hannah giorgis

Over at the Hairpin, writer Hannah Giorgis has penned a moving essay on sexual assault and police response:

But if this predictable, formulaic depiction of justice is Law & Order: SVU’s greatest comfort, it is also its greatest deception. The show has managed to convince a generation of viewers that cops are largely benevolent workaholics who will always do their best to seek justice for victims, that their occasional forays into unconstitutional behavior are always justified. But law enforcement officers routinely ignore sex crimes altogether, commit inconceivable sexual violence themselves, and face little (if any) retribution

I’ve never reported any of my assaults. By the time I was old enough to have the option, I knew better than to think I had a chance at obtaining justice through the courts. But I kept watching SVU, content to see narrow visions of justice played out each episode with microwaveable resolutions all but guaranteed. It still felt good to see non-convictions as an anomaly, to be shocked the few times the bad guy got away. In a far away TV world where “sexually-based offenses are considered especially heinous,” I delighted in figuring out each episode’s puzzle and maintaining some level of passive control.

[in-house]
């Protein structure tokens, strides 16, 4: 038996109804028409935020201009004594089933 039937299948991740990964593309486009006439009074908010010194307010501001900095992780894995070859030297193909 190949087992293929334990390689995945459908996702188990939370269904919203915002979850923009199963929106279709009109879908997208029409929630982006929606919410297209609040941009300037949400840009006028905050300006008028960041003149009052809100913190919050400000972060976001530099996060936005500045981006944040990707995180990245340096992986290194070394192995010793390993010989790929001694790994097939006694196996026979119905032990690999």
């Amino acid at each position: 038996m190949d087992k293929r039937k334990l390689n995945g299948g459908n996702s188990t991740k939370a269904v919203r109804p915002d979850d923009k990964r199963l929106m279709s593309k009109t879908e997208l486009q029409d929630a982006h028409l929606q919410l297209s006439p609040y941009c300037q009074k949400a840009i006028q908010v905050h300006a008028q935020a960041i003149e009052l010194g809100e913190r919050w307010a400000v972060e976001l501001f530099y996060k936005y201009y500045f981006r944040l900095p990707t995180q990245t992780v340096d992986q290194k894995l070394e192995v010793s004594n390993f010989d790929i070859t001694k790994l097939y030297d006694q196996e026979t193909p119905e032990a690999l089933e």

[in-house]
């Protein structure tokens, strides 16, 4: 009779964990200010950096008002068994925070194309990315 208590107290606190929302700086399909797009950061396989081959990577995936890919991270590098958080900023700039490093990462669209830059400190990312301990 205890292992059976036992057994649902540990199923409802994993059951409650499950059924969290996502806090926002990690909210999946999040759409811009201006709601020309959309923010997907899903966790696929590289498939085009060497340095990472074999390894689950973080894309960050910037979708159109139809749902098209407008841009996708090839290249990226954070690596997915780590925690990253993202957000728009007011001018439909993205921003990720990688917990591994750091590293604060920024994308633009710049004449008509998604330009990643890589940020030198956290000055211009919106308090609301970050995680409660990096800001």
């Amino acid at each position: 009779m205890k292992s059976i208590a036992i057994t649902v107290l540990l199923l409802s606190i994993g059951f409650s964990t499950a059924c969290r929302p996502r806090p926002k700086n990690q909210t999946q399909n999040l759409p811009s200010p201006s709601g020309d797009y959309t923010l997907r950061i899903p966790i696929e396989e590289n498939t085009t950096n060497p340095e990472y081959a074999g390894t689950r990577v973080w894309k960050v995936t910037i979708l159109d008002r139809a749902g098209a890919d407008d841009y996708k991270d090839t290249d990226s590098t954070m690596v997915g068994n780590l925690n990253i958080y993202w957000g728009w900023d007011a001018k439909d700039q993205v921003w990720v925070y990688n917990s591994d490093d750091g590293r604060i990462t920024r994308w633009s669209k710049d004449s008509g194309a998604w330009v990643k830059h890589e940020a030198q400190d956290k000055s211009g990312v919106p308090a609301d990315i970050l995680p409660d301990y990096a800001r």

But sexual assault isn’t simple. It does not tie up neatly at the end of an episode with a guilty verdict or the efforts of magically warm-hearted cops sympathetic to the victims they encounter. Sometimes your perpetrator emails you and asks you to lunch after the “incident.” Sometimes you tell yourself it wasn’t “that bad.” Trauma doesn’t have a predictable storyline. Law & Order: SVU gave me comfort by telling me stories of “dedicated detectives” who fought hard fights for easy solutions. But in a world where I can never take my bodily autonomy for granted, I need more than quick fixes to heal. And there’s no script for that.

Read more at the Hairpin.

Photo: Hannah Giorgis/Facebook

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